In the past year there’s been a greater emphasis on more visual, interactive, scrollable and ultimately, larger pieces of content marketing. It’s a trend that more and more businesses are picking up on, and one that’s going to continue in the coming months. So if you’re using content to market your brand, should you invest in these bigger pieces, and how exactly will they benefit your campaigns? Let’s take a closer look.
Content takes many forms, ranging from a 250 word blog post, to a HTML5 interactive or technical-based piece which actively encourages user engagement.
Higher and more advanced forms of content usually incorporate all, or a range, of the following:
To put this into context, here’s a look at four examples that factor in a number of the above elements.
Using the above examples, it’s easy to see the distinction between these pieces in comparison to other, more basic forms of content, such as blog posts or press releases.
It’s also likely that you’ve probably noticed similar examples of this form of content being used online before too.
So now you know what bigger pieces of content entail, what value do they hold for marketing your brand?
If you work in a competitive industry, such as car insurance, there will already be a vast amount of content online, presented in a range of formats.
For your target audience, this means that there’s a huge quantity of information to digest, so how do they decide which pieces to consume and which pieces to ignore?
Creating interactive and bigger pieces of content is one way to stand out from the crowd and ensure that your brand’s messages are heard over the noise of everyone else’s. In order to do this however, you need to come up with a decent, justified and targeted idea to work with first.
Whether simple but effective or elaborate and creative, ideas presented in this way can make your campaigns more successful by:
All of these benefits combined seem like a worthy reason to invest in this form of content – however there are some potential limitations and restrictions to be aware of beforehand.
Like any campaign, you’ll want to see work being carried out, as well as results pushing your business and brand forward at the earliest stage possible.
If you don’t have budget available to create bigger content in one go, it can still be achieved, it just simply means that the work will be spread out over a longer period of time.
In this instance you still have the potential to achieve the above listed benefits, but due to this restraint, your results won’t be observed until much further down the line.
This isn’t a substantial reason to neglect bigger content, because the results you gain can be far greater than utilising smaller pieces of content on a more frequent basis.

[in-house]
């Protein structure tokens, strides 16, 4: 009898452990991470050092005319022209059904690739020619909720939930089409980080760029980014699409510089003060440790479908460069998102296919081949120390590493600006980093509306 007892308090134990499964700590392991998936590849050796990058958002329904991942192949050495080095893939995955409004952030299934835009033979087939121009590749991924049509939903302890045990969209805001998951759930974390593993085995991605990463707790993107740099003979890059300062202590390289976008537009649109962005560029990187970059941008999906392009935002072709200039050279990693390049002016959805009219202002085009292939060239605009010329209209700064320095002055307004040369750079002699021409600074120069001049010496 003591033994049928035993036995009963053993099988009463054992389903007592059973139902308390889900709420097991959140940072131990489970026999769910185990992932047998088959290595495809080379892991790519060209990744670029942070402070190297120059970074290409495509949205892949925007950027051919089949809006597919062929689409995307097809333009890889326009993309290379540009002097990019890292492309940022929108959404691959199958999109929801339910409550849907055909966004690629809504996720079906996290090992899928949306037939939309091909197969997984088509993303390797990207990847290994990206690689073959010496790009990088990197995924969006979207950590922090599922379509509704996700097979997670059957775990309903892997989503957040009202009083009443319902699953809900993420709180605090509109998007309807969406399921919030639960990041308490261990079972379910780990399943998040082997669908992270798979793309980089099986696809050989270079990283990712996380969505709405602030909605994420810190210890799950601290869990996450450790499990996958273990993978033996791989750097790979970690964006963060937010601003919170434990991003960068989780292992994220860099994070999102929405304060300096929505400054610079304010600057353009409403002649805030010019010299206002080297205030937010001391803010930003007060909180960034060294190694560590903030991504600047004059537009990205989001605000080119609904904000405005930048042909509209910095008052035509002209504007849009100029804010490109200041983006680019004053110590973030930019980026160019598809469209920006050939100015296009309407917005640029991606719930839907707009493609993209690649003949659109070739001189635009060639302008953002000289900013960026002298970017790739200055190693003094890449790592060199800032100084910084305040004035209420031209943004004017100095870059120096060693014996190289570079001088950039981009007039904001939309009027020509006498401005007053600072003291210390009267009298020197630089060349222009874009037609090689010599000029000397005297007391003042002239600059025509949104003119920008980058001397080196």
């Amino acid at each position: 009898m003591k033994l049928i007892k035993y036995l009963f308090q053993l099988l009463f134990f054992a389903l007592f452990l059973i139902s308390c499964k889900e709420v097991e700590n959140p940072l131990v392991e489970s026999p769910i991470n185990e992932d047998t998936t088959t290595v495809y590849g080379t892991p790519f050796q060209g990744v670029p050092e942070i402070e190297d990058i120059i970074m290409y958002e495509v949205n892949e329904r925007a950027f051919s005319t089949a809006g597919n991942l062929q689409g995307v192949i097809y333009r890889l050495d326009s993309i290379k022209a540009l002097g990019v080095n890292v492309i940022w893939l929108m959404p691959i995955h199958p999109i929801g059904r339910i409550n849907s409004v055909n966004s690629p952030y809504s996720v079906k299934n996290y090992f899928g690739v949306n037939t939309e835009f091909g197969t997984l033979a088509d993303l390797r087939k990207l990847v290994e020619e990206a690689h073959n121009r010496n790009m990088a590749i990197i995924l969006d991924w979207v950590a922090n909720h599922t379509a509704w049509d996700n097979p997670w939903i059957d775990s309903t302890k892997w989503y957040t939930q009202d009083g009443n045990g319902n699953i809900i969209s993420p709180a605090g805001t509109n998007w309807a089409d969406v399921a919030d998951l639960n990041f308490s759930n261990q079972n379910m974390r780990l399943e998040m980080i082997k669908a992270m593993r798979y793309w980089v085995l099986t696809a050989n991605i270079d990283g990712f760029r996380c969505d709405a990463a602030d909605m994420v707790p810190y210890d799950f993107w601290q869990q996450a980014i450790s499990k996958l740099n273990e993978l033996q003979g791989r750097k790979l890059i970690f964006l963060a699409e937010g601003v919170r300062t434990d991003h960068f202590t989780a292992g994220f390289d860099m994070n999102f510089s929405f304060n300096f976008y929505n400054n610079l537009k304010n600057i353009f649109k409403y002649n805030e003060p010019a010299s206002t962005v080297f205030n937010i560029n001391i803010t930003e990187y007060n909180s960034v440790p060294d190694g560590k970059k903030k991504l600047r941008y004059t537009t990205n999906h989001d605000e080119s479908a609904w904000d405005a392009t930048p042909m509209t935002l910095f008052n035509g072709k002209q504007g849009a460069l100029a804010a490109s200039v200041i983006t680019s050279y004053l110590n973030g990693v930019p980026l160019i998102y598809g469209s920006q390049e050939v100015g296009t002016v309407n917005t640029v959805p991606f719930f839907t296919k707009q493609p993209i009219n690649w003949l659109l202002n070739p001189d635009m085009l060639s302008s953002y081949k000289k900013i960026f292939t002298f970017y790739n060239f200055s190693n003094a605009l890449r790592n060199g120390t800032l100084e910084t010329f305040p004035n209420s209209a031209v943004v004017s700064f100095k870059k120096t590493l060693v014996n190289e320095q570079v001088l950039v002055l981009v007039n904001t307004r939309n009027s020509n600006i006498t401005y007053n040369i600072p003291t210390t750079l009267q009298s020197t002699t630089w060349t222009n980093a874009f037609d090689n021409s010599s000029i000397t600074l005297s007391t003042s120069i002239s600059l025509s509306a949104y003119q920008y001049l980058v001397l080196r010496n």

As long as the content meets the goals of your business, you shouldn’t be afraid to wait a little longer for results.
It’s also important to remember that because a bigger piece of content takes longer to create, you need to invest more time in promoting it. Why? Because great content won’t just promote itself.
In order to see results, you need to outreach to industry influencers, communities and journalists and use your social and branded profiles to get your content seen.
The amount of time you invest in promotion will ultimately depend on the resources you have available, as well as the content you’ve produced. If your content is evergreen (meaning it doesn’t have a timescale or deadline to it) then there’s no harm in continuing to promote the same piece on a regular basis.
Remember, it’s not just about investing in the creation of bigger content, you also need to spend time promoting it too. The more you put in, the more you’ll get back.
This will free up time internally and allow you to either focus on creating other forms of content alongside bigger pieces, or letting a marketing team manage your whole campaign.
In both instances you’ll still be able to benefit from these advanced forms of content, regardless if they take longer to create or the cost is spread out across a wider timeframe.
Consider if your business would need to use external resources in order to really benefit from this type of content creation and promotion.
Every industry can benefit from creating bigger pieces of content marketing.
In instances where budget and time are limitations, results can still be achieved, but over a longer period of time.
Business shouldn’t let these potential restrictions act as a barrier for creating larger forms of content, because if it meets their goals, then it can ultimately pay off in the long run.
There are a number of benefits to producing content of this nature and as long as enough time is invested in promotion alongside creation, businesses can reap the rewards.